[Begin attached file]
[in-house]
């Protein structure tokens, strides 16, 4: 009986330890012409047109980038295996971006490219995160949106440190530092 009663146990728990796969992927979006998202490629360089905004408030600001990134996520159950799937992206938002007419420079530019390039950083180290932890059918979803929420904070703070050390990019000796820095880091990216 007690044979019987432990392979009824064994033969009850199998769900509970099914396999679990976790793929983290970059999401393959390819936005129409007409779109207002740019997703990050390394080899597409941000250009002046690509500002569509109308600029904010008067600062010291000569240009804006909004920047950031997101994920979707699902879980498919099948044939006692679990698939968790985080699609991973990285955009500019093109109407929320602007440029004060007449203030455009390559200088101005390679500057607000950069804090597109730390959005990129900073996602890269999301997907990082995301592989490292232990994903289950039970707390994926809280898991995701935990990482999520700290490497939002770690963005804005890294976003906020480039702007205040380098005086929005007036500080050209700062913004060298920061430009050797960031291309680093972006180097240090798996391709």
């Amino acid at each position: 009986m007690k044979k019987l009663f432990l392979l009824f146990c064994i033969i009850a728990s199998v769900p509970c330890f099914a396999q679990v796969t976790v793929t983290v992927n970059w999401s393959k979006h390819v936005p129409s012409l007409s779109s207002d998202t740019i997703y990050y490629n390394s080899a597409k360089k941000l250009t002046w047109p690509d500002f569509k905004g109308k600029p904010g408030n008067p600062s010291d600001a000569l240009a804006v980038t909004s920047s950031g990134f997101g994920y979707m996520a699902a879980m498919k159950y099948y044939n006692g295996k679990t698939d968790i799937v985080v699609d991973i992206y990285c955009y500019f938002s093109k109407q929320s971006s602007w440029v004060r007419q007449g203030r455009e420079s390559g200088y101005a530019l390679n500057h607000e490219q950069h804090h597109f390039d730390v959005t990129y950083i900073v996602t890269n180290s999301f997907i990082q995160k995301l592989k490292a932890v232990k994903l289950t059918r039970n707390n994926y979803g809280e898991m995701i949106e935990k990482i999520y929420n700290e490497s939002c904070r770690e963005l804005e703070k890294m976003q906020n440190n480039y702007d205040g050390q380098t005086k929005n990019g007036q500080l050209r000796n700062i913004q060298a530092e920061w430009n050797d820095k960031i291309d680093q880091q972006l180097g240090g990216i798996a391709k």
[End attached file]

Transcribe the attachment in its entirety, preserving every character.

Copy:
[in-house]
């Protein structure tokens, strides 16, 4: 009986330890012409047109980038295996971006490219995160949106440190530092 009663146990728990796969992927979006998202490629360089905004408030600001990134996520159950799937992206938002007419420079530019390039950083180290932890059918979803929420904070703070050390990019000796820095880091990216 007690044979019987432990392979009824064994033969009850199998769900509970099914396999679990976790793929983290970059999401393959390819936005129409007409779109207002740019997703990050390394080899597409941000250009002046690509500002569509109308600029904010008067600062010291000569240009804006909004920047950031997101994920979707699902879980498919099948044939006692679990698939968790985080699609991973990285955009500019093109109407929320602007440029004060007449203030455009390559200088101005390679500057607000950069804090597109730390959005990129900073996602890269999301997907990082995301592989490292232990994903289950039970707390994926809280898991995701935990990482999520700290490497939002770690963005804005890294976003906020480039702007205040380098005086929005007036500080050209700062913004060298920061430009050797960031291309680093972006180097240090798996391709």
């Amino acid at each position: 009986m007690k044979k019987l009663f432990l392979l009824f146990c064994i033969i009850a728990s199998v769900p509970c330890f099914a396999q679990v796969t976790v793929t983290v992927n970059w999401s393959k979006h390819v936005p129409s012409l007409s779109s207002d998202t740019i997703y990050y490629n390394s080899a597409k360089k941000l250009t002046w047109p690509d500002f569509k905004g109308k600029p904010g408030n008067p600062s010291d600001a000569l240009a804006v980038t909004s920047s950031g990134f997101g994920y979707m996520a699902a879980m498919k159950y099948y044939n006692g295996k679990t698939d968790i799937v985080v699609d991973i992206y990285c955009y500019f938002s093109k109407q929320s971006s602007w440029v004060r007419q007449g203030r455009e420079s390559g200088y101005a530019l390679n500057h607000e490219q950069h804090h597109f390039d730390v959005t990129y950083i900073v996602t890269n180290s999301f997907i990082q995160k995301l592989k490292a932890v232990k994903l289950t059918r039970n707390n994926y979803g809280e898991m995701i949106e935990k990482i999520y929420n700290e490497s939002c904070r770690e963005l804005e703070k890294m976003q906020n440190n480039y702007d205040g050390q380098t005086k929005n990019g007036q500080l050209r000796n700062i913004q060298a530092e920061w430009n050797d820095k960031i291309d680093q880091q972006l180097g240090g990216i798996a391709k």